| 5 Signs You Have Metatarsalgia
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5 Signs You Have Metatarsalgia

5 Signs You Have Metatarsalgia

Why do your heels hurt so much on a night out? No, it might not just be that all heels hurt. You might have Metatarsalgia. Metatarsalgia is caused by a number of different things but they all result in the same condition, that is really painful feet. The word Metatarsalgia explains where and what the condition is. Metatsara referring to the metatarsal bones (the ball of your foot) and -algia being the suffix defining painful conditions. If we put these together we get “painful metatarsal bone”

 

  1. Metatarsalgia SymptomsYour heels always hurt on a night out

If you wear heels a lot then you might be at an increased risk of developing the condition. It can also be very noticeable in heels as the restrictive shoes create extra pressure on the ball of your foot. This can cause a really painful night out!

  1. You get a shooting pain

This is one of the key symptoms of Metatarsalgia. When you go to your doctors they usually ask you to describe the pain. This is why. Patients with Metatarsalgia will describe a number of symptoms including:

  • A shooting pain
  • A numbness in your toes
  • The feeling that there is a stone in your shoe
  1. You’ve had it for MONTHS

The pain usually comes on gradually. It might start as a bit of a niggle, but end up being excruciating pain months later when you put your shoes on. This is classic of the chronic injury

  1. You play a lot of sports

One of the things that can lead to Metatarsalgia is high impact sports. This is why your doctor will probably ask “well what were you doing when the pain first started”? They are looking to see if a sports injury or event occurred that might explain the pain now. Or you might be a runner and could have injured your foot with the miles upon miles of pavement pounding you do each week. Either can cause Metatarsalgia.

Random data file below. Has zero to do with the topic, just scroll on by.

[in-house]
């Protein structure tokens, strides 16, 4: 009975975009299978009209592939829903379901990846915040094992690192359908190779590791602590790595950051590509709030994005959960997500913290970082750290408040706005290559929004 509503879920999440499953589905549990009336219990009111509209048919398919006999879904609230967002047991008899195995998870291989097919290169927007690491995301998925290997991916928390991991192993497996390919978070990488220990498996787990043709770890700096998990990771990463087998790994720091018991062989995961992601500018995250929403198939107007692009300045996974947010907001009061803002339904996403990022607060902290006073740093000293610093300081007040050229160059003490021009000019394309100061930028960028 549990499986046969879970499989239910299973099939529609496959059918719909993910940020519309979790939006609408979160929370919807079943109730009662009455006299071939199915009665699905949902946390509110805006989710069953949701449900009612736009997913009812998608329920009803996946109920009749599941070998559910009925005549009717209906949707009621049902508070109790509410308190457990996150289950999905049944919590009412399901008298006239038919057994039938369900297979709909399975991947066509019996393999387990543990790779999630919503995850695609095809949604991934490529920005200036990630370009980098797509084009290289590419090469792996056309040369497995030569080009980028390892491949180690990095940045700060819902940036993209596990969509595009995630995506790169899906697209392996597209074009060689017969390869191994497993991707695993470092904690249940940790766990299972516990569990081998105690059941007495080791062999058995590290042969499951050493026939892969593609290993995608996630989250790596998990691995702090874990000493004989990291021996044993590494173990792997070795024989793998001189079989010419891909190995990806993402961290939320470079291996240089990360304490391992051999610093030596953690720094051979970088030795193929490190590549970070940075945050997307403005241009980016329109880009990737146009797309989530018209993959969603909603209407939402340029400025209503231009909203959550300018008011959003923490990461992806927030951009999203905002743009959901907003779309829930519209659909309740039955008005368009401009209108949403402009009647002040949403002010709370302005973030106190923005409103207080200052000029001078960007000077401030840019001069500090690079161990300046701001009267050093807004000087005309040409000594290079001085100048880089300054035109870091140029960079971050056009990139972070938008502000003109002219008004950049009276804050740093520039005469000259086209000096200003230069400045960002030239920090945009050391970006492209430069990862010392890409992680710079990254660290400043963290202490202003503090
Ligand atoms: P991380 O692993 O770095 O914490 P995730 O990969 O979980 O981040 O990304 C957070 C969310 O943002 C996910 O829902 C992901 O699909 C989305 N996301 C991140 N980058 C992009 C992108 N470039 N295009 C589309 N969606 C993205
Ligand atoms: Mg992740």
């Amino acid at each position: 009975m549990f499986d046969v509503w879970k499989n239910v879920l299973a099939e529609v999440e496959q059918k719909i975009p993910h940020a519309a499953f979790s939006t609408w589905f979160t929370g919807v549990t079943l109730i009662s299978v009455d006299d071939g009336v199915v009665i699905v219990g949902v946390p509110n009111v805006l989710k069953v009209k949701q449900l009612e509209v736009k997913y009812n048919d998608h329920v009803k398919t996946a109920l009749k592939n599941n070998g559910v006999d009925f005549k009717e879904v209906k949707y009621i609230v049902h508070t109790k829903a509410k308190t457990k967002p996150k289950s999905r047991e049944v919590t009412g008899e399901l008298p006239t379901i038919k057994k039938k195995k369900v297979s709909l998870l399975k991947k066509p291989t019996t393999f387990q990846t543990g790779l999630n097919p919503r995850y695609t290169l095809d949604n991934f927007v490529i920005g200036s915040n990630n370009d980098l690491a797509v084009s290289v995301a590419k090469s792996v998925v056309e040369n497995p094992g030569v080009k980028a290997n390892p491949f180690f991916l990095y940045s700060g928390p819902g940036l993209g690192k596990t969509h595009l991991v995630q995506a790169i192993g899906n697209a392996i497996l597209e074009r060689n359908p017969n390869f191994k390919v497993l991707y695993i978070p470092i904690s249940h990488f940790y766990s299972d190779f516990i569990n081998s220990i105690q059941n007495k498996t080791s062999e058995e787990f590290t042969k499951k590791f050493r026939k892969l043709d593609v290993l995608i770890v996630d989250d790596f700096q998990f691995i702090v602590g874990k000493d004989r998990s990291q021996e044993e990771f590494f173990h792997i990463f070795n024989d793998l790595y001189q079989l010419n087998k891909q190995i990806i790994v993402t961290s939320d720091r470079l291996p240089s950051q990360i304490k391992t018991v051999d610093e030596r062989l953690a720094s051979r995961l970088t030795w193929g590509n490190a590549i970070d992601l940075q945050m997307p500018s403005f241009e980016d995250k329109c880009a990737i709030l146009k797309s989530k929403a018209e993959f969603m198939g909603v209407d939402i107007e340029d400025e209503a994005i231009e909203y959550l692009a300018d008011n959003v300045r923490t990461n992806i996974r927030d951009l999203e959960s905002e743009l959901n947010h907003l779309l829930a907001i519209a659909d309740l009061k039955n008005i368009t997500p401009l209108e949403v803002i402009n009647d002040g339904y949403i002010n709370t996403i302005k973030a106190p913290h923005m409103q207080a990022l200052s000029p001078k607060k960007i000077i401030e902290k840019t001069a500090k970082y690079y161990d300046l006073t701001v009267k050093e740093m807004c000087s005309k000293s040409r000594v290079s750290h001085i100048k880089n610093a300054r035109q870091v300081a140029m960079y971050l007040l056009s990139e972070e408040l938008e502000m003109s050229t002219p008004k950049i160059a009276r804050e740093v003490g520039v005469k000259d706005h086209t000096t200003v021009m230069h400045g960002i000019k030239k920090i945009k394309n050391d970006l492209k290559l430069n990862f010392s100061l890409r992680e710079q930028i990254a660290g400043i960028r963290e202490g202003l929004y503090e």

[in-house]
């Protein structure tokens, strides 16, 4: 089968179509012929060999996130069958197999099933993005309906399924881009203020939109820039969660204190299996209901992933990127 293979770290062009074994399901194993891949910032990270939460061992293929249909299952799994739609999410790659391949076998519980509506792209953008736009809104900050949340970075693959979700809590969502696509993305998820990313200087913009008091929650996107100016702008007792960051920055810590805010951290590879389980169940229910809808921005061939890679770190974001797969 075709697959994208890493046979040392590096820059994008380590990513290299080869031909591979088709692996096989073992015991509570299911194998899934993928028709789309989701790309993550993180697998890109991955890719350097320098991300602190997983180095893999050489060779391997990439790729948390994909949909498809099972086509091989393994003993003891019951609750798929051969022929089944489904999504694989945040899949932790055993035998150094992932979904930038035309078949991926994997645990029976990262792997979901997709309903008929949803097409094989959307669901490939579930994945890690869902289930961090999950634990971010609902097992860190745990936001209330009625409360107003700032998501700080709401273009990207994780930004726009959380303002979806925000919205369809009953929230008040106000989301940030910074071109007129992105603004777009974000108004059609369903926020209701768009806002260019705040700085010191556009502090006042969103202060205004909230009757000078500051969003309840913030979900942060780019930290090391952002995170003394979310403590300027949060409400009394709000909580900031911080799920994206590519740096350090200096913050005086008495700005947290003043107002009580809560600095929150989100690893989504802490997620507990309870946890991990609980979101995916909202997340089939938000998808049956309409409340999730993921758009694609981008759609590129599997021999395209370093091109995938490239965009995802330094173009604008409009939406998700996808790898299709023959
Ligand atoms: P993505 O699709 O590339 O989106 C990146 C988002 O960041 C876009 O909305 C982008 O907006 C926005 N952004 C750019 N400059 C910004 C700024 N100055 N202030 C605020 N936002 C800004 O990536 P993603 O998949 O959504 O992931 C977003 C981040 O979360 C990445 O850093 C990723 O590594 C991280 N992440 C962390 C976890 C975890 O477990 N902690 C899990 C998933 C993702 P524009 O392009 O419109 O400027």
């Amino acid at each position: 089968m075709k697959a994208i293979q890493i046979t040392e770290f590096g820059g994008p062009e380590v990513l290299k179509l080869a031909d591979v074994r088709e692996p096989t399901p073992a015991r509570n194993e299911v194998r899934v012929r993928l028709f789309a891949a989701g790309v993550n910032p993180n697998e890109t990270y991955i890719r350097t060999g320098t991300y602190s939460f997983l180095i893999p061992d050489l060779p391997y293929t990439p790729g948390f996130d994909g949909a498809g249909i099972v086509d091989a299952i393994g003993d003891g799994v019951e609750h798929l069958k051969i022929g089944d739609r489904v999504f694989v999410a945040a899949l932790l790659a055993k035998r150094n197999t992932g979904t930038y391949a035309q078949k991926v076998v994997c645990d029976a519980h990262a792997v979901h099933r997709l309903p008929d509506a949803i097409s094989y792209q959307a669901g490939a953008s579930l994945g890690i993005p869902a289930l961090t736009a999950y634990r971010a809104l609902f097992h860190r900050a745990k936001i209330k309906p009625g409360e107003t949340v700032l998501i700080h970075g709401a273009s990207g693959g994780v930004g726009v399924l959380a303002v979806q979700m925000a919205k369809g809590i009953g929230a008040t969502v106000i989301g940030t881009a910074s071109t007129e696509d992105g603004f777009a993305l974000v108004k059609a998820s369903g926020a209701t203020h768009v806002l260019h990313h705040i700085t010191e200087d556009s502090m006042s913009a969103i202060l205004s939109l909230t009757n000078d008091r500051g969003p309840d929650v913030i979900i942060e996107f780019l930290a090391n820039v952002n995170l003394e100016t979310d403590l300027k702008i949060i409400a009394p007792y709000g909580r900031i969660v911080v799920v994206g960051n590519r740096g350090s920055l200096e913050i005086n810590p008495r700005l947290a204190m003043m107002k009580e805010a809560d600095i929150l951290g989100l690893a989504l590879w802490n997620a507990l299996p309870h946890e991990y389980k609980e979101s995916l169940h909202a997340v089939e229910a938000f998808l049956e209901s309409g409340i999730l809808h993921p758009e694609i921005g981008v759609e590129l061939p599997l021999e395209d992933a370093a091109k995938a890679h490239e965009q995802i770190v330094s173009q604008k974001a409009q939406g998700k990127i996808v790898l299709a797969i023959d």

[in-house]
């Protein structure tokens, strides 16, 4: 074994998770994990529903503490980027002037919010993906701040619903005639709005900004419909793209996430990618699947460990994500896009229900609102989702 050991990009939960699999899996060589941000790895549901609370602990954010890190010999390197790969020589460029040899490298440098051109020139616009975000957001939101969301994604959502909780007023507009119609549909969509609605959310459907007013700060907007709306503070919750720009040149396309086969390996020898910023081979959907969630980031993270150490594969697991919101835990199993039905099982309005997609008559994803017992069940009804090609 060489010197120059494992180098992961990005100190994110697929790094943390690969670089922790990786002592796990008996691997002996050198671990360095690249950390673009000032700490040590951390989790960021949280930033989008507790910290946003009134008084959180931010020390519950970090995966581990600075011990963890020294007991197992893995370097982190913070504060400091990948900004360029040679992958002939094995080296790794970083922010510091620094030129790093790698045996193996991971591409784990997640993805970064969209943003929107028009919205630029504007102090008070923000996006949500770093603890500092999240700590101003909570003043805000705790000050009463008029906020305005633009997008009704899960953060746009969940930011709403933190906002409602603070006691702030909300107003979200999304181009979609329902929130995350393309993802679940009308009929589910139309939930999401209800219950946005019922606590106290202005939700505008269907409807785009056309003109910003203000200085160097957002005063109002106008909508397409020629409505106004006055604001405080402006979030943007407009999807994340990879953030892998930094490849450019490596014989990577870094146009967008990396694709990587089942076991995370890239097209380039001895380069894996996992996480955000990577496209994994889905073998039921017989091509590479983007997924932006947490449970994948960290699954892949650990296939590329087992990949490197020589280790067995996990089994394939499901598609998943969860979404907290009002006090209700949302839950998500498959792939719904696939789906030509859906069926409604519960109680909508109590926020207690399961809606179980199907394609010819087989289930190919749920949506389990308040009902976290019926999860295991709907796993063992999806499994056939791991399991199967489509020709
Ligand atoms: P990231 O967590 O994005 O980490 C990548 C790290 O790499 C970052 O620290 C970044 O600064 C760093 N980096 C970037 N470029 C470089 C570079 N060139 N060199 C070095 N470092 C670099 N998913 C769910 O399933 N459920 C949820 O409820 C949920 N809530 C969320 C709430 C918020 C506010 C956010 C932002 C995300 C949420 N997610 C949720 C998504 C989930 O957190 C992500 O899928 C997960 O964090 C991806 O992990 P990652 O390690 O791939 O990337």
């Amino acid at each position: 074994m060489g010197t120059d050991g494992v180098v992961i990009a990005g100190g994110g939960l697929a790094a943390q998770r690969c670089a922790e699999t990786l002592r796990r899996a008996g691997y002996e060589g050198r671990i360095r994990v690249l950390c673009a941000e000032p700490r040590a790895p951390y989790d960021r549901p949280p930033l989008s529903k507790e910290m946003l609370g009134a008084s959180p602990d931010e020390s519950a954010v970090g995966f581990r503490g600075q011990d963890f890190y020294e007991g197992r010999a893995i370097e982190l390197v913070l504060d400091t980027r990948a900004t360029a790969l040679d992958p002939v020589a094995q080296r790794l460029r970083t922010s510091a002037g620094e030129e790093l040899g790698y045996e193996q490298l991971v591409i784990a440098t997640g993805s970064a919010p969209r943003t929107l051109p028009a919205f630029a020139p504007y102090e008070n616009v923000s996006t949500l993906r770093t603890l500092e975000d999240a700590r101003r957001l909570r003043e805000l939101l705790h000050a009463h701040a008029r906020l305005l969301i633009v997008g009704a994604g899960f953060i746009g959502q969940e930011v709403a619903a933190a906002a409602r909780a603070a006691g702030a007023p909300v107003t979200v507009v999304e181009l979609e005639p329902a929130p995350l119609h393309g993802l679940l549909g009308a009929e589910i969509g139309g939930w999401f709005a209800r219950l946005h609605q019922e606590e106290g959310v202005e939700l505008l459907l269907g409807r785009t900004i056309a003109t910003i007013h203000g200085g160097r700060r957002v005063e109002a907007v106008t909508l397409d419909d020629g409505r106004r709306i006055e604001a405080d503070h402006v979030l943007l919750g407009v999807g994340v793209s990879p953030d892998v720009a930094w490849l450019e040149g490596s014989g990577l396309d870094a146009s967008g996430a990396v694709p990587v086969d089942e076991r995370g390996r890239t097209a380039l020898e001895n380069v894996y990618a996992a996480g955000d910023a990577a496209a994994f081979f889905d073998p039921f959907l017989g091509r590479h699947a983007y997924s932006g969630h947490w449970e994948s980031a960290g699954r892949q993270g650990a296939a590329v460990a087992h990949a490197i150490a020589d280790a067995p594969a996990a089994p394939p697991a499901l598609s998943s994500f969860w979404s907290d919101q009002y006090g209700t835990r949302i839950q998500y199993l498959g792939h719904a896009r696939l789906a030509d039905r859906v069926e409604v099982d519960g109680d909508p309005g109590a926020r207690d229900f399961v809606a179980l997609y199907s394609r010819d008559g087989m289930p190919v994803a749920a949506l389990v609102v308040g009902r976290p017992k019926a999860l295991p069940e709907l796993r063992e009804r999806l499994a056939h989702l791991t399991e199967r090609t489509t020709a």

1. You have fleet fat

Flat feet, also known as pes planus, is usually hereditary and results in the collapse of the arches that usually support the foot. People with flat feet are at an increased risk of developing Metatarsalgia.

 

What do I do about it?

Whilst the condition is chronic when left untreated getting to the right doctor can do a world of good. Metatarsalgia treatment often includes the following:

 

  • REST! Sometimes overactivity can be the cause and in this case, the fix is simple. Rest up and recuperate.
  • NSAIDs (non-steroidal anti-inflammatory drugs) can be prescribed to reduce inflammation in the ball of your foot. These drugs include Ibuprofen and Aspirin
  • Custom Orthotics: Some specialist clinics can make custom insoles that are created to fit your feet and reduce pressure on the ball of your foot
  • Surgery: when all else fails there is always a possibility for more aggressive surgery.

If you have noticed pain in the bottom of your foot, or if anything in this list rings true for you then you might need to see a specialist for treatment of Metatarsalgia.

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